Dalai Lake National Nature Reserve management has voiced its concern regarding impacts to the small Erka Wetland Nature Reserve immediately downstream from the project. Upon raising this issue with the appropriate Hulunbuier Prefecture authorities and Environmental Protection Agency, the concenrened staff were dismissed with the assurance that the impacts will not be very significant. The agencies to which they appealed proposed monitoring impacts once the canal is finished, but this is a highly inadequate response. However, some of the available documentation clearly indicate that the impacts to the Erka Wetland should be offset by artificial inundation from the same canal. While this may help the Erka Wetland, this is not an option for any of the other Ergun-Argun Midflow wetlands.
Disturbing the Natural Water Cycle
Dalai Lake has a natural wet-dry cycle. Studies show that the Daurian steppe experiences 30-year climatic cycles of high- and low-rainfall years. The area is currently experiencing a low-rainfall period is expected to end in 2010, at which time the Dalai Lake water level will rise again. While project proponents trumpet the environmental benefits to the lake, the truth is that the ecology of the lake may actually suffer greatly due to artificial stabilization of the lake water level and loss of the wet-dry cycle. This lake is very similar to all the other brackish Daurian lakes that periodically shrink and can even disappear during these dry spells. The regional flora and fauna are adapted to the steppe’s natural fluctuations, as studies on the Russian Daursky Biosphere Reserve’s Torey lakes and other smaller steppe lakes showed. These studies demonstrated that fish, for example, produce greater yields in these fluctuating water bodies than in stable spring-fed lakes in the same region. This project has been shuttled through the system so rapidly, that it is virtually impossible that proper studies were done on the environmental impact to Dalai Lake. Since the real impacts to Dalai Lake have not been fully assessed, a precautionary approach must be taken, especially given the acknowledged importance of Dalai Lake as a National Nature Reserve, a component of the Dauria International Protected Area, a Ramsar site, a UNESCO Man and Biosphere Reserve, an International IBA and Important Shorebird Site of Wetland International’s Shorebird Site Network, and a North East Asian Crane Network Site.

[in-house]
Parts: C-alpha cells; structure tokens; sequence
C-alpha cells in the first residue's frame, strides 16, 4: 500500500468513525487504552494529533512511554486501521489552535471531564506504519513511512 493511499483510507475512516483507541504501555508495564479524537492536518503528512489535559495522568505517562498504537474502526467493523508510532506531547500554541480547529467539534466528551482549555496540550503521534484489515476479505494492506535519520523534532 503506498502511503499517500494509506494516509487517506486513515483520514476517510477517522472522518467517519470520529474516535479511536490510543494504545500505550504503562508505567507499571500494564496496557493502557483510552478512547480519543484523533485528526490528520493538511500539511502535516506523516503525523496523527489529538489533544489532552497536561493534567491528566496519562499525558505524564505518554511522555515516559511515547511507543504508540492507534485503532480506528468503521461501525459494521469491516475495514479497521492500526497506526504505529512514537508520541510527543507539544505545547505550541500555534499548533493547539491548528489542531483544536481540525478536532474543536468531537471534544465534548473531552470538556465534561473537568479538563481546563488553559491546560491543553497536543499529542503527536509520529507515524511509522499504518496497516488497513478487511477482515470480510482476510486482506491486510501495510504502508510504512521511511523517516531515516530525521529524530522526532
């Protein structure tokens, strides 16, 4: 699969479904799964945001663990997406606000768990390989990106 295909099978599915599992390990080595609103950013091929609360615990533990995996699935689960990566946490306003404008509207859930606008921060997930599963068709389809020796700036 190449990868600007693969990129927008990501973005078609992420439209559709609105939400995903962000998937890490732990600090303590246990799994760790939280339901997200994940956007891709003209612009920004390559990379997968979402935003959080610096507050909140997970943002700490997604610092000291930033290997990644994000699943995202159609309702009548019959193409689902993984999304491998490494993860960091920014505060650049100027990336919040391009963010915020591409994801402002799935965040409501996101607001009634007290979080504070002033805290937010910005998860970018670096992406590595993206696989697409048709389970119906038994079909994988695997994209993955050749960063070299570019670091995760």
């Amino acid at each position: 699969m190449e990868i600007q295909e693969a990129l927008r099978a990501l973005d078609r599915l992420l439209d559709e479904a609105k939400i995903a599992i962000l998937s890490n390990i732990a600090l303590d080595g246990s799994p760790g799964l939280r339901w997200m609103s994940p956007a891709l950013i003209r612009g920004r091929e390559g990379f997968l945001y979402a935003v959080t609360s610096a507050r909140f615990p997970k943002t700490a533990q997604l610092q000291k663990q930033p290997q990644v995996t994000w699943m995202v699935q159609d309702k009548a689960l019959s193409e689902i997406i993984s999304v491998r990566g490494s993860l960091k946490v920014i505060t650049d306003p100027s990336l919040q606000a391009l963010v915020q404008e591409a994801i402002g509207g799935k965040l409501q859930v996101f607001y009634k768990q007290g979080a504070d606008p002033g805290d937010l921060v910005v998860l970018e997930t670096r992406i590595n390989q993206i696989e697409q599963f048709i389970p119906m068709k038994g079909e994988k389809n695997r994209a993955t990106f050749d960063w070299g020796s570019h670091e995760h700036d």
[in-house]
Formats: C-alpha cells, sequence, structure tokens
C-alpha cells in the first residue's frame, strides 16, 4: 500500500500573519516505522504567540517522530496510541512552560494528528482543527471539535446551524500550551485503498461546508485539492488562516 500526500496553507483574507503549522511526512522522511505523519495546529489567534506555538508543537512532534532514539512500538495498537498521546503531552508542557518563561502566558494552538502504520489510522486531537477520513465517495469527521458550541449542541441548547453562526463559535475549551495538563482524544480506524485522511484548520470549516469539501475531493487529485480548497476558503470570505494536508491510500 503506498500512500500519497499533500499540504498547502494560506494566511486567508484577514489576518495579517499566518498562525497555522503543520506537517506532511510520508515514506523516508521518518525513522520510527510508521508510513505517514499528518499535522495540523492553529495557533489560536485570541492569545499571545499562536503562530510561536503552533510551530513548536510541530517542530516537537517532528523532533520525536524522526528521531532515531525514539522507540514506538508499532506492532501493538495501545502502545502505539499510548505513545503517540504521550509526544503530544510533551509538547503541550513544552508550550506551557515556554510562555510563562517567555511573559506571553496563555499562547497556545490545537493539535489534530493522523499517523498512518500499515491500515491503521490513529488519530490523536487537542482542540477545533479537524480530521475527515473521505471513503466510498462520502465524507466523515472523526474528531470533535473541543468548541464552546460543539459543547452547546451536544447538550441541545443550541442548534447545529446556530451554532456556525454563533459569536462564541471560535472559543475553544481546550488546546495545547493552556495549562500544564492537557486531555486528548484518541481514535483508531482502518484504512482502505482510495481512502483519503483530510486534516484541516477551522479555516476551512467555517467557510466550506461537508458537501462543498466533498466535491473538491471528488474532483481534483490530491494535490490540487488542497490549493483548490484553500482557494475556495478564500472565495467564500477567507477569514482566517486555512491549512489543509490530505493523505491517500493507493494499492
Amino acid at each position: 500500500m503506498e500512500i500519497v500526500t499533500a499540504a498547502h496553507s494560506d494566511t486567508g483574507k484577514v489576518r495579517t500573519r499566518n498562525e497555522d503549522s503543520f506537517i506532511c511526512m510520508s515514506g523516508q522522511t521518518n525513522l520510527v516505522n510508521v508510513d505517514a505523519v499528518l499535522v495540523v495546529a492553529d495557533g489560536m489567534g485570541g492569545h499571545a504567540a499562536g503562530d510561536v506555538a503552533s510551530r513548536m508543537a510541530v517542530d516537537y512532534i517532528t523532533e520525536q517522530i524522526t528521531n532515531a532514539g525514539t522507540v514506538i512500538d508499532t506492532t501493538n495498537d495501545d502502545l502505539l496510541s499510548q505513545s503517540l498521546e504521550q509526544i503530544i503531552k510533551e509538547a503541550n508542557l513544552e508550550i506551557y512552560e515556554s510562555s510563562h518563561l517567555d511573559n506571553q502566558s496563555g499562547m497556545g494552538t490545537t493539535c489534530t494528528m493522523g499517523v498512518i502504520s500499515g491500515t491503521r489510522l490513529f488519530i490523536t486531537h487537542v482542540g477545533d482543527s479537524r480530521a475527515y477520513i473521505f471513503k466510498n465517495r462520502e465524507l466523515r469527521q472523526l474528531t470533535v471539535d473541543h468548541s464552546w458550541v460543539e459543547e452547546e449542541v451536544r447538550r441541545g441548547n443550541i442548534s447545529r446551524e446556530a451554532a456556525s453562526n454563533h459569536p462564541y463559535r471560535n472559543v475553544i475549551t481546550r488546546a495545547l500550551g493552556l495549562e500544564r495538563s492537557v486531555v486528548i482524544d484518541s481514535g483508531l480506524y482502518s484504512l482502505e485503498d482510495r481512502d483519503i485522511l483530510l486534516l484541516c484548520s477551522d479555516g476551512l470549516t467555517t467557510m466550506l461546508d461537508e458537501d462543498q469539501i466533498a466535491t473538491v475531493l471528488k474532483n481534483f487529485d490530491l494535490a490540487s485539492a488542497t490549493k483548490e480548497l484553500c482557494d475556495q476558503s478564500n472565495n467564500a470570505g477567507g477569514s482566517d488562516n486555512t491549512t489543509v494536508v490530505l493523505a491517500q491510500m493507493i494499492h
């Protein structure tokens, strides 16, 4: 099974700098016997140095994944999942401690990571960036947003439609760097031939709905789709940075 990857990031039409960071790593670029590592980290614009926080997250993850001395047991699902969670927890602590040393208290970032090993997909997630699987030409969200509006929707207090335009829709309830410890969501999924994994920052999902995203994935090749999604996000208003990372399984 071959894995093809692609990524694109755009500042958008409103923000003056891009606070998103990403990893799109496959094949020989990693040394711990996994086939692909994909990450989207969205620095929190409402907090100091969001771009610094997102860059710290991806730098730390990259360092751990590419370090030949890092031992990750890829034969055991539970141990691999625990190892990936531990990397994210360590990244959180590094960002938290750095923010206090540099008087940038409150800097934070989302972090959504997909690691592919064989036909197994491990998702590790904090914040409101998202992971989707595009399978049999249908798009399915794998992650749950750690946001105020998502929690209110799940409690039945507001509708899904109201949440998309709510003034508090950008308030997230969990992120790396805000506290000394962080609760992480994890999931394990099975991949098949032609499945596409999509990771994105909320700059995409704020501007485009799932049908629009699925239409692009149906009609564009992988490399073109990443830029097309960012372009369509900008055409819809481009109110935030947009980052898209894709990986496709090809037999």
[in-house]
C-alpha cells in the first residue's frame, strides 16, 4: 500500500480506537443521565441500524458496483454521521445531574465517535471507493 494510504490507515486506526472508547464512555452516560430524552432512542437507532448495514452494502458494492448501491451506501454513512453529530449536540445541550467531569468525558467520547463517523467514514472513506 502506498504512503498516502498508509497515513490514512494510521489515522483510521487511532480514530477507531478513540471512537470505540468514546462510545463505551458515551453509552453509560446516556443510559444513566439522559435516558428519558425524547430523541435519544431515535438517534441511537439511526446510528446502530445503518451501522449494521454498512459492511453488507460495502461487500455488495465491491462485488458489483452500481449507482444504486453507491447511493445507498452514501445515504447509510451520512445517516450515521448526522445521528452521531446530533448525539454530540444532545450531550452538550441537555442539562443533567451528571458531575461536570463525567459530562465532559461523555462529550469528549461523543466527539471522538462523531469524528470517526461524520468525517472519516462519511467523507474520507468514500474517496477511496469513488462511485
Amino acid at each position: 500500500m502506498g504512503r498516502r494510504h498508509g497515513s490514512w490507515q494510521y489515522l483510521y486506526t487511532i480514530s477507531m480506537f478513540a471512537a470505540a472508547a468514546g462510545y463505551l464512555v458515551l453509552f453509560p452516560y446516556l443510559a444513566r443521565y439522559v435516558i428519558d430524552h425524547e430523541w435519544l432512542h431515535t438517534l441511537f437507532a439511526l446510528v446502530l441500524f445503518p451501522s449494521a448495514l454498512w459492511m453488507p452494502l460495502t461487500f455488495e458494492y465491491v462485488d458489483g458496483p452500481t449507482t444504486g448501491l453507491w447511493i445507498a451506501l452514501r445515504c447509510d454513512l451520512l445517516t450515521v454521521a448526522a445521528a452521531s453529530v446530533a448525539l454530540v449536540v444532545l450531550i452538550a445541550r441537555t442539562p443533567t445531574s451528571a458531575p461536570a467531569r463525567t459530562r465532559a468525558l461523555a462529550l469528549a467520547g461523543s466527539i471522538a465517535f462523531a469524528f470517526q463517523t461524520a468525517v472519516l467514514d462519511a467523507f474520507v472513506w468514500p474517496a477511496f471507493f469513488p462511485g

Pollution from the Hailaer River